An open-source software company called ActiveGrid is challenging the established thinking among builders of large-scale business applications.
The premise of ActiveGrid, which released an early version of its server software and tools on Monday, is that application servers based on the Java 2 Enterprise Edition (J2EE) specification are no longer required. Company Peter Yared was even handing out “No J2EE” pins at LinuxWorld earlier this year.
Instead, Yared proposes building applications with scripting languages, such as Python or PHP, which are easier to use than Java but typically not used for high-end applications. ActiveGrid’s solution for building out large-scale systems is to network several LAMP (Linux, Apache, MySQL, plus PHP or Python or Perl) servers together in a grid.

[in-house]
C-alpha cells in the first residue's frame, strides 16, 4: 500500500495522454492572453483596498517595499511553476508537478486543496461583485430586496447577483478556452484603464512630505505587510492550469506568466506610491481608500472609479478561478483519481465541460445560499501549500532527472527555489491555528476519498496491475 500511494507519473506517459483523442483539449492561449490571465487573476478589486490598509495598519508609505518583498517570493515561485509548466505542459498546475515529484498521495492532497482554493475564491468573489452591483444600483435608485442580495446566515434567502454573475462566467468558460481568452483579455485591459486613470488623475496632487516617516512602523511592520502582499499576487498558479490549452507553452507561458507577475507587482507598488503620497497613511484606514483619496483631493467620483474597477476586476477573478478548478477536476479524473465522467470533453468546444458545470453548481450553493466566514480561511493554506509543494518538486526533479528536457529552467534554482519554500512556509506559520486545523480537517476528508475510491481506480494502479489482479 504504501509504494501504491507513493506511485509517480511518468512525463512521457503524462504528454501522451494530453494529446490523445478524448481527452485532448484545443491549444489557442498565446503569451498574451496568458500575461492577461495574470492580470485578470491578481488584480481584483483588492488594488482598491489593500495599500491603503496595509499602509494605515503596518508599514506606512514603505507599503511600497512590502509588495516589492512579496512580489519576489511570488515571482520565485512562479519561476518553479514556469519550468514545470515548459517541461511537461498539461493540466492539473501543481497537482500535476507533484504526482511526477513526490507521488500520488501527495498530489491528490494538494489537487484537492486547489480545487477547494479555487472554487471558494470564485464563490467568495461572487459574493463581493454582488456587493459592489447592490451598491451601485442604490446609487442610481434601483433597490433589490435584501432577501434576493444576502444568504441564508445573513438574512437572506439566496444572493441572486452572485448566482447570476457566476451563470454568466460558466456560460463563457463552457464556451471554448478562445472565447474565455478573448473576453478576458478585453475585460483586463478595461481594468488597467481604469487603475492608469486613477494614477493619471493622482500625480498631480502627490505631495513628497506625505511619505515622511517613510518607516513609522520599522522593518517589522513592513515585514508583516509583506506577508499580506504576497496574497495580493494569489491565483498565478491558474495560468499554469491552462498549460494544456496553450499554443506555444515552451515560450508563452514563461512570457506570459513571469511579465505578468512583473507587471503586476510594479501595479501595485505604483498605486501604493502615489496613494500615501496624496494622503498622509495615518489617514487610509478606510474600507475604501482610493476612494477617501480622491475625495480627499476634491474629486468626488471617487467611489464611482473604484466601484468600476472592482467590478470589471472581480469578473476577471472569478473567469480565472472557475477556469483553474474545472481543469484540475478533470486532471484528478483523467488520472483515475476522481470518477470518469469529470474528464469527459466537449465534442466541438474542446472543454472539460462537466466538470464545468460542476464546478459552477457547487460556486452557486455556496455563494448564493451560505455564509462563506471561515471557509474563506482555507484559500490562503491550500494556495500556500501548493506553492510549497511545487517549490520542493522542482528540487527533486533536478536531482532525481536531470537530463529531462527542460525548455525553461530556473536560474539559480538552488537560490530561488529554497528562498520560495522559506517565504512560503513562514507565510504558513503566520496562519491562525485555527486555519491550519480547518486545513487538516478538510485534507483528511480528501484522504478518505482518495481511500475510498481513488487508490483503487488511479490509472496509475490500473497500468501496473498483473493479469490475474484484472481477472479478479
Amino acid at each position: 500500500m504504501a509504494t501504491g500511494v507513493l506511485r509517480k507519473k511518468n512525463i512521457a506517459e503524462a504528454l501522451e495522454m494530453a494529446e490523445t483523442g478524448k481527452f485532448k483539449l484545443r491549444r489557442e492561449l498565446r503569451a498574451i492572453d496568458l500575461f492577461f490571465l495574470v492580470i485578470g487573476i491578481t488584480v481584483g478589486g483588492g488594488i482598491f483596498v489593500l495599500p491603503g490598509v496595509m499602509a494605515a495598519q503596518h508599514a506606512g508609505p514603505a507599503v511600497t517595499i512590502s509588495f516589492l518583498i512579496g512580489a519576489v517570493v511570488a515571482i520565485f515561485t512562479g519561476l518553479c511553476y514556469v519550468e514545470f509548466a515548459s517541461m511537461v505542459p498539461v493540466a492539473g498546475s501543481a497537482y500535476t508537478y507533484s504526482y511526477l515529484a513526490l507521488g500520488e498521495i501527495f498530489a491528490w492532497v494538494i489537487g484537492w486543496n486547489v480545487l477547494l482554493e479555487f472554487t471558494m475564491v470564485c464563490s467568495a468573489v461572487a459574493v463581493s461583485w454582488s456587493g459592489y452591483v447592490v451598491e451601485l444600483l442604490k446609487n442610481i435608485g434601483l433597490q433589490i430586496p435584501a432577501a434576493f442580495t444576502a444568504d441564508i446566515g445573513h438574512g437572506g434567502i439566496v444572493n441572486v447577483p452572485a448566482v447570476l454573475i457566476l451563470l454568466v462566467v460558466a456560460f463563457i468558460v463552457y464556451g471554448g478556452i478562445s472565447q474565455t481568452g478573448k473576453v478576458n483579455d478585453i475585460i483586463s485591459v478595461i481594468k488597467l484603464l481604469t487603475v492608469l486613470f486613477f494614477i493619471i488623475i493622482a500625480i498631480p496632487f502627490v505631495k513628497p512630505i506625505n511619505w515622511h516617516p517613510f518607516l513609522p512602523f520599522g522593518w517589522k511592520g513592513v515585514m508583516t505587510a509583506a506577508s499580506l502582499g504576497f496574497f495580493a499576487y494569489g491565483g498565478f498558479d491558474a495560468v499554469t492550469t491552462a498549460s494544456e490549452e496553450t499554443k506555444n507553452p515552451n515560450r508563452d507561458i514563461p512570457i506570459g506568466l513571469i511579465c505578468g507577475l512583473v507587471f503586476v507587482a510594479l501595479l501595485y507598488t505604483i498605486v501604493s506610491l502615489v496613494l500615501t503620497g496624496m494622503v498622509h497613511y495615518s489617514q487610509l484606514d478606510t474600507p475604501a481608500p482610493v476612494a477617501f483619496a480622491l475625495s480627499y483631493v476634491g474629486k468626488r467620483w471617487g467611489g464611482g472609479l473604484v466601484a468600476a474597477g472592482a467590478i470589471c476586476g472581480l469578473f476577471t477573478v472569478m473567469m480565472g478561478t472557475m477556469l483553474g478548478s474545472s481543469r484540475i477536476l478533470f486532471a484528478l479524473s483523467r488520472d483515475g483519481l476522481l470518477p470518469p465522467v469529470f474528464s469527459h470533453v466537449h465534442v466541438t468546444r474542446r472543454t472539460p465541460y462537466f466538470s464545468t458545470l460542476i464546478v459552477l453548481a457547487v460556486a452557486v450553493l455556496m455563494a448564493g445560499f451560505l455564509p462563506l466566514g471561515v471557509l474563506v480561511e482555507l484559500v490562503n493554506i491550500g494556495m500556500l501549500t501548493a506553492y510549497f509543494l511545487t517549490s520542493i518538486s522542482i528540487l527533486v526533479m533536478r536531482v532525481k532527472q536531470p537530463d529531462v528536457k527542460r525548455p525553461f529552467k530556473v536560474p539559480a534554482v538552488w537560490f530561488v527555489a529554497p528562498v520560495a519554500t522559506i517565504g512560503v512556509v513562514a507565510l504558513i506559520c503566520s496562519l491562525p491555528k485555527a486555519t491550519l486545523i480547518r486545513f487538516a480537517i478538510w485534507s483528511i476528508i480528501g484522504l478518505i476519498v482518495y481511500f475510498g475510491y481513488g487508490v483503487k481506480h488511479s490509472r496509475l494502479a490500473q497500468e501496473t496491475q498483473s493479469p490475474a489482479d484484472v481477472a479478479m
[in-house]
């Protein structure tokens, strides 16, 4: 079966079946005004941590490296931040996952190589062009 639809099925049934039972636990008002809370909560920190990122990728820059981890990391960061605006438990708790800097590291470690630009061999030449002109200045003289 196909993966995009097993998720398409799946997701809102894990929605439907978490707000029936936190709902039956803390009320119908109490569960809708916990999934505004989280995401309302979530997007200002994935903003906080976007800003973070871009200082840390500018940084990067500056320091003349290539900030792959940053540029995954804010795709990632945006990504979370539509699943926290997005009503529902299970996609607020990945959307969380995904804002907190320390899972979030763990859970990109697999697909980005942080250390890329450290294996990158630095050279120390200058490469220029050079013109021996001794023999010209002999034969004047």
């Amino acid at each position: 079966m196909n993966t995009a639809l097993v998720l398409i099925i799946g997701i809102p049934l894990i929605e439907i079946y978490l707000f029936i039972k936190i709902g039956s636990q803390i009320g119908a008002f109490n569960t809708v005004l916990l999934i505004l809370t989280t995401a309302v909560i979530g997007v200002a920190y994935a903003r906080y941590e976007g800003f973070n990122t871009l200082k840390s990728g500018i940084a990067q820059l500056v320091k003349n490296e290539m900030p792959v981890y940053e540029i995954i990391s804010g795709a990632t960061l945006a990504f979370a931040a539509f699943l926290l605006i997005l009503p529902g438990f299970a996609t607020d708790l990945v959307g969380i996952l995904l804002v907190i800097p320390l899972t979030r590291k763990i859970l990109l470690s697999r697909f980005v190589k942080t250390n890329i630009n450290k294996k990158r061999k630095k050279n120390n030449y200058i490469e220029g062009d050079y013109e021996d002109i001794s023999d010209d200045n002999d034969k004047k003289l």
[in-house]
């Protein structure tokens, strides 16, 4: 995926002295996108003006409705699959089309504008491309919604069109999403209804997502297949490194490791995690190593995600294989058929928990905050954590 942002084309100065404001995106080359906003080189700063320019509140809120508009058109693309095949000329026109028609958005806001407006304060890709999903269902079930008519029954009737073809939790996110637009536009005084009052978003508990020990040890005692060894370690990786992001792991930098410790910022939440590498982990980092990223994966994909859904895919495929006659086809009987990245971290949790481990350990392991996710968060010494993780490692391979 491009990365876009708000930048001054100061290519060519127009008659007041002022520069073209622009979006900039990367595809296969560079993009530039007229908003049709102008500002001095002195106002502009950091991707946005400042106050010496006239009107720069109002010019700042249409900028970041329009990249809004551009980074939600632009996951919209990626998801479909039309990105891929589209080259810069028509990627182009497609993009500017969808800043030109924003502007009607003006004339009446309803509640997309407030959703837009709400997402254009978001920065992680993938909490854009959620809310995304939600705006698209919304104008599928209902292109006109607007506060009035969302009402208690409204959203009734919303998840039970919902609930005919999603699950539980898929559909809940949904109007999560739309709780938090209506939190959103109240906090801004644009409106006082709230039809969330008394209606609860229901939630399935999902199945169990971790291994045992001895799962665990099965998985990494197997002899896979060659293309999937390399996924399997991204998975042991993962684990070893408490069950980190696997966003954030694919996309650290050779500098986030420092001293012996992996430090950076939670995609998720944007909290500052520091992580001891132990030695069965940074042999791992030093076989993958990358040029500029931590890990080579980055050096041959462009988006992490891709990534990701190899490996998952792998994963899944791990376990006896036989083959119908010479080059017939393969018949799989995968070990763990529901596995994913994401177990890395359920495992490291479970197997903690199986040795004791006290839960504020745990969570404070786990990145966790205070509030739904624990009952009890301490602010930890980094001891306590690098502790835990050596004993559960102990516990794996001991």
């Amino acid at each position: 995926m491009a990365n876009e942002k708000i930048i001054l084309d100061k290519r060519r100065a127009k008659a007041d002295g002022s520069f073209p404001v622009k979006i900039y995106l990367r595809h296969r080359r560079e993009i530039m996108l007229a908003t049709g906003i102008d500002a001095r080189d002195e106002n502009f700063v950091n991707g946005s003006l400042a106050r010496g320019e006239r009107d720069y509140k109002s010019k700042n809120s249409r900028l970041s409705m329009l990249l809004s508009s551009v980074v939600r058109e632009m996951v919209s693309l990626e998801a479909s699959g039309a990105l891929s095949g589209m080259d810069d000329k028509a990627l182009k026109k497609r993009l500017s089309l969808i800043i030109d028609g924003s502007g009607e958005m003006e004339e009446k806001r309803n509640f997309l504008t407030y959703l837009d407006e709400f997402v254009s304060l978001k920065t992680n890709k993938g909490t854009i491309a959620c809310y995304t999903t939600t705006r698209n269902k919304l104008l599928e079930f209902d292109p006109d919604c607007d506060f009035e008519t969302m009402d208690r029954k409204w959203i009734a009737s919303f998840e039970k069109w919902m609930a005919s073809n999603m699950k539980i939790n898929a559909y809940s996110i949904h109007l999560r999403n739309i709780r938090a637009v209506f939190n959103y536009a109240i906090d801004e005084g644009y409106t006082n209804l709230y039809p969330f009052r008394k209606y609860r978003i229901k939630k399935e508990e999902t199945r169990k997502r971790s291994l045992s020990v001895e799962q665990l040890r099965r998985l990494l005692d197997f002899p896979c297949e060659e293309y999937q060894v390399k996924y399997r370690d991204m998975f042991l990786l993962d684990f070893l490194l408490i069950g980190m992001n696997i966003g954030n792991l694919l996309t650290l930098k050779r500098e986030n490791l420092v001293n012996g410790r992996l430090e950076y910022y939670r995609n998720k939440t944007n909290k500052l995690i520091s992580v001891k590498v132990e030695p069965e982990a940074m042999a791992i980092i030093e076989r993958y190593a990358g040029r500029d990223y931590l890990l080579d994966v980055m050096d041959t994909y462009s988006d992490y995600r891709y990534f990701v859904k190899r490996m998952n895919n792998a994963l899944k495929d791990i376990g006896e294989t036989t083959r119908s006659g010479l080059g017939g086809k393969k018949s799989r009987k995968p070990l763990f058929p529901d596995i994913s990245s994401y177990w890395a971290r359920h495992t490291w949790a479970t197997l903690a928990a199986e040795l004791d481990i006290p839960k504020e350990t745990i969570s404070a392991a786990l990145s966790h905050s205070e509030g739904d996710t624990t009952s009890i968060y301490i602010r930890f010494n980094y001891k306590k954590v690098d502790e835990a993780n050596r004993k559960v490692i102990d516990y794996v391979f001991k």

In an essay, Yared argued that the day of powerful applications servers that centralize many functions, like database access and caching, are pass.
Instead, a distributed grid of back-end application servers will function more like a “text pump” moving text-based XML files around the network. And scripting languages, he says, are very good at handling text and easily building Web pages.
The Java versus scripting languages debate is a hot one in the world of software development. ActiveGrid is just one more company eager to push the scripting envelope.